Laser marking and engraving technology is most typically employed for creation of ornamental effects, particularly for the deep engraving of carat stamps, branding, and personalized family jewelry, most often on the internal diameter of rings. This is so because high-brightness Q-switched lasers, with TEM00 mode qualities, can have an average spot size of 30 micron or less, making them capable of executing extremely refined engraving jobs in small sizes (see Figure 6). Logos or marks can also be “ensconced” and raised into engraved-out areas encompassing the logo, with straight wall sides of one millimeter (see Figure 7). This allows the jewelry product to be personalized “discretely” or, if desired, to encode particular information geared at the prevention of counterfeiting.


FIGURE 6. Small spot size lasers enable family ring engraving/personalization in gold.
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FIGURE 7. Hallmarking on the internal diameter of a ring allows it to be personalized and prevents counterfeiting.
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Particularly desirable effects involving multiple shades of brilliance can also be obtained on precious metal surfaces, such as medals, pendants, earrings, and so on by using the laser to roughen the shine of specified areas on an otherwise finished piece, a process previously done by traditional sandblasting methods (see Figure 8). With correct file optimization and laser control, it is also possible to get contrast bitmap/photo marks on gold (see Figure 9).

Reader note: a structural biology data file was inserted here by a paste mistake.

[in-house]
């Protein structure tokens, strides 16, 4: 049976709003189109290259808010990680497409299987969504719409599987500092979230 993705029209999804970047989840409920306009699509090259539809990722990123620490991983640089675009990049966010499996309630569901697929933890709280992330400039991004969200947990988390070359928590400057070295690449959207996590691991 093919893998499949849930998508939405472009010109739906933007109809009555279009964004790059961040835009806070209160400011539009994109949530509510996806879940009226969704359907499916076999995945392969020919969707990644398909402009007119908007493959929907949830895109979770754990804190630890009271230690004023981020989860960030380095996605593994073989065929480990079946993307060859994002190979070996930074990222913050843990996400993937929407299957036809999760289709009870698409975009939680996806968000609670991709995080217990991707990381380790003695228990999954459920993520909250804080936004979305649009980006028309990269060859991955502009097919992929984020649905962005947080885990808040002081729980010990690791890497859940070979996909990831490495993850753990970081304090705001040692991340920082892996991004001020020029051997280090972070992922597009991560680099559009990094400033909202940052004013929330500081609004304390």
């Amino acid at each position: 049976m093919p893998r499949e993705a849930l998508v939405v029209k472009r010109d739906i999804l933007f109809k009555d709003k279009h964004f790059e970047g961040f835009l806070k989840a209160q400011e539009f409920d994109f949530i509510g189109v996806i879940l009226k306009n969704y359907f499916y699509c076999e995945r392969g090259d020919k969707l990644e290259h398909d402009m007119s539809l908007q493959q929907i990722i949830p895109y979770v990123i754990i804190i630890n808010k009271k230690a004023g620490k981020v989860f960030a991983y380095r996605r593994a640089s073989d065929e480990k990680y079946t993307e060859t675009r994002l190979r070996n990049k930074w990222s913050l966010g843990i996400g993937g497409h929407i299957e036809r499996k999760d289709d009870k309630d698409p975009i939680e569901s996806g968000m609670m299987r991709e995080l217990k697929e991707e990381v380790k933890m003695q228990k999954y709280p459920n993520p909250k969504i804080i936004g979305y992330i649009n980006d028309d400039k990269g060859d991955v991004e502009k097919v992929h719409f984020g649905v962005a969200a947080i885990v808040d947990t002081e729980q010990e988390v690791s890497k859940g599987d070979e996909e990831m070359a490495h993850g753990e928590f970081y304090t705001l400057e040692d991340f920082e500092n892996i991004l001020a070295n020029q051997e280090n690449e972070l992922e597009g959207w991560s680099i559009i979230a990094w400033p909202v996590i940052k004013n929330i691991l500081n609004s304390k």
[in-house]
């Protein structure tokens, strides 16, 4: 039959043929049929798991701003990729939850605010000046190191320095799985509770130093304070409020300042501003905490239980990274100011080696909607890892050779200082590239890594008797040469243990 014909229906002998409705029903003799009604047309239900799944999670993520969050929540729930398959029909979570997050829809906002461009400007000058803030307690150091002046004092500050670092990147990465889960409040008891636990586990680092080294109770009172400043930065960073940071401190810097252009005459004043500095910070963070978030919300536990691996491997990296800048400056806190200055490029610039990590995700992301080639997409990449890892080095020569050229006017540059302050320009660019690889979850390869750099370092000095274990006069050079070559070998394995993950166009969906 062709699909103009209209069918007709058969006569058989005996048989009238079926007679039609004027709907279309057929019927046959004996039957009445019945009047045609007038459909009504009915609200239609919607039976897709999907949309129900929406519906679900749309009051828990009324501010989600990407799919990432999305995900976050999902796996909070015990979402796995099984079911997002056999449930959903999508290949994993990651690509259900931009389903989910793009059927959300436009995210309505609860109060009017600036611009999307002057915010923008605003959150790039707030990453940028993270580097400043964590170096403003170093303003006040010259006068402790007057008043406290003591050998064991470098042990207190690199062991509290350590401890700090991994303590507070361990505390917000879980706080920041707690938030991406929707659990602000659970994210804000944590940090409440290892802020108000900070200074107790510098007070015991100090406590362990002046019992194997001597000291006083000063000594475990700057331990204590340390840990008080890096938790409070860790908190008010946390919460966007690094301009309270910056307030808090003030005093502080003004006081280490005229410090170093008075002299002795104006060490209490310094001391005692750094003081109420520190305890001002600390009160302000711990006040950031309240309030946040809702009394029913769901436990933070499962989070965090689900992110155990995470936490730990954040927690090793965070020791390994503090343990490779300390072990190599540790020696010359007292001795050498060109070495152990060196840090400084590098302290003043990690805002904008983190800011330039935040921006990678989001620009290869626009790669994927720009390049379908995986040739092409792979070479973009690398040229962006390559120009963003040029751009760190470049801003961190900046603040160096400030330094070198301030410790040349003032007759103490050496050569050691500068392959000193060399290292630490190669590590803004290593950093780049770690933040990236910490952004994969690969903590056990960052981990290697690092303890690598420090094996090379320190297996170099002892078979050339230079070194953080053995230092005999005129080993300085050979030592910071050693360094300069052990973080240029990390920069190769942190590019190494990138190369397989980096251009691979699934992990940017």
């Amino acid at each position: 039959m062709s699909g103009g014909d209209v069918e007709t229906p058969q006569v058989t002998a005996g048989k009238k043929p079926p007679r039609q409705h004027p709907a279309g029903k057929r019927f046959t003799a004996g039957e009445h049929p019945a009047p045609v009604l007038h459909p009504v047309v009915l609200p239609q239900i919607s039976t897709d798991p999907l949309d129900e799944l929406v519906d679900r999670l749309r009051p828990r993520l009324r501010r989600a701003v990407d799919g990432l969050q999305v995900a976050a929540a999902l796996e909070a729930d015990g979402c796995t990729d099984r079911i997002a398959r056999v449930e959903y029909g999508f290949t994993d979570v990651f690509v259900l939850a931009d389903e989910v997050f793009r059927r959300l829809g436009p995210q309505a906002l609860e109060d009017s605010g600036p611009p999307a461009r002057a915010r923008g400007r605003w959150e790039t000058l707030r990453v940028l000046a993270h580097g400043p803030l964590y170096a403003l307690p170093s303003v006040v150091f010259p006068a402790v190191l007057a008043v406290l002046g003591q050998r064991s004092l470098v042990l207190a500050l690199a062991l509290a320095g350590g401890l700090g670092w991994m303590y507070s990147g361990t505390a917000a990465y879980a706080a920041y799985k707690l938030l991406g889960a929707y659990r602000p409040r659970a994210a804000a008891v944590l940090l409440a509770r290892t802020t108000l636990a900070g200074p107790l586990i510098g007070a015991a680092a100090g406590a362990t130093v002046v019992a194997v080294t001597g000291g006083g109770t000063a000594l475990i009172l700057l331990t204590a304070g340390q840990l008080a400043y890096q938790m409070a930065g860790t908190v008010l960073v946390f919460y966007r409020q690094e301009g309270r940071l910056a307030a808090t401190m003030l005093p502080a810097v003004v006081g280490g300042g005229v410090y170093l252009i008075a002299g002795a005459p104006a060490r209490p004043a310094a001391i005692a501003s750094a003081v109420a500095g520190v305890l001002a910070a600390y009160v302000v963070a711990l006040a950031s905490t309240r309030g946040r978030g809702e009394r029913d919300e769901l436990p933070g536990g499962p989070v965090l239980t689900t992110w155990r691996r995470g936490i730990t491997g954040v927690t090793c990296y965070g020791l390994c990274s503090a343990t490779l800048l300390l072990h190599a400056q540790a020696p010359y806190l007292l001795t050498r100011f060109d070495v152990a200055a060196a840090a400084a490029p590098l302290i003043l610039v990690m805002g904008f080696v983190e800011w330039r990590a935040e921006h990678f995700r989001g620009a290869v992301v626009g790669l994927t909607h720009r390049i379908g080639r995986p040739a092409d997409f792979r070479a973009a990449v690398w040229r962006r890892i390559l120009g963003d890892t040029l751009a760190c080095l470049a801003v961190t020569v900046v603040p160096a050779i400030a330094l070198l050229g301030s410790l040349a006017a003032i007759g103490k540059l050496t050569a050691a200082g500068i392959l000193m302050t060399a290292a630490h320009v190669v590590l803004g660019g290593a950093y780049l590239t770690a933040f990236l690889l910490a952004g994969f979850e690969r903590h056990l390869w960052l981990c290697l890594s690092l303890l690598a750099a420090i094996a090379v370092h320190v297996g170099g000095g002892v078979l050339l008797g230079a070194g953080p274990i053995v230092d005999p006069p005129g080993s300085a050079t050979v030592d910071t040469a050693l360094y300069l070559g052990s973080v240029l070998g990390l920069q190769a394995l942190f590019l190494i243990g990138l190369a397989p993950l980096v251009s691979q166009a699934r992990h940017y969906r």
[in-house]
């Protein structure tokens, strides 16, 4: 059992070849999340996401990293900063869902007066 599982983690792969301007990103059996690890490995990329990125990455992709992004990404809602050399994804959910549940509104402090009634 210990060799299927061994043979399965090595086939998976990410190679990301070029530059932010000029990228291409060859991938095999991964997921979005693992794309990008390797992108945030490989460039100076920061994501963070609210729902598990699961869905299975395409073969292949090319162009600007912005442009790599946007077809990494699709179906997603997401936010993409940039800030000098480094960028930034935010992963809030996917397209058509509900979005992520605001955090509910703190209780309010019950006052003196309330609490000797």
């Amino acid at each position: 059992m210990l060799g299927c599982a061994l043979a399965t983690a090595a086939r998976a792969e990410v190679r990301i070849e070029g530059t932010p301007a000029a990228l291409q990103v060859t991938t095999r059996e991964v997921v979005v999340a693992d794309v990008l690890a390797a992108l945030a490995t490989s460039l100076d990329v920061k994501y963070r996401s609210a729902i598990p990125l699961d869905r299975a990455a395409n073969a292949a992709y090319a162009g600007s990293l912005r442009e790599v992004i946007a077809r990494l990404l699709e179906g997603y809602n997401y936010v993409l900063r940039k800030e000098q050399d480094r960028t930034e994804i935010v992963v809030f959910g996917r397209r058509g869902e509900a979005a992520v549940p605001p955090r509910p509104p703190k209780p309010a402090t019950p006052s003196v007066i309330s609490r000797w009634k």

FIGURE 8. Previously done using sandblasting methods, surface contrast decoration, on an earring for example, is now accomplished with laser.
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FIGURE 9. With correct file optimization and laser control it is possible to get contrast bitmap/photo marks on gold.
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While one might assume that industrial laser applications within the jewelry application are specific to that industry, the author suggests that the methods of using lasers discussed above should be noted by manufacturers of other precision products requiring spot welding and marking and engraving because these methods are most definitely transferable to other manufacturing industries.

Joshua Gold (jgold@laservall-usa.com) is CEO of Laservall in Pawtucket, RI.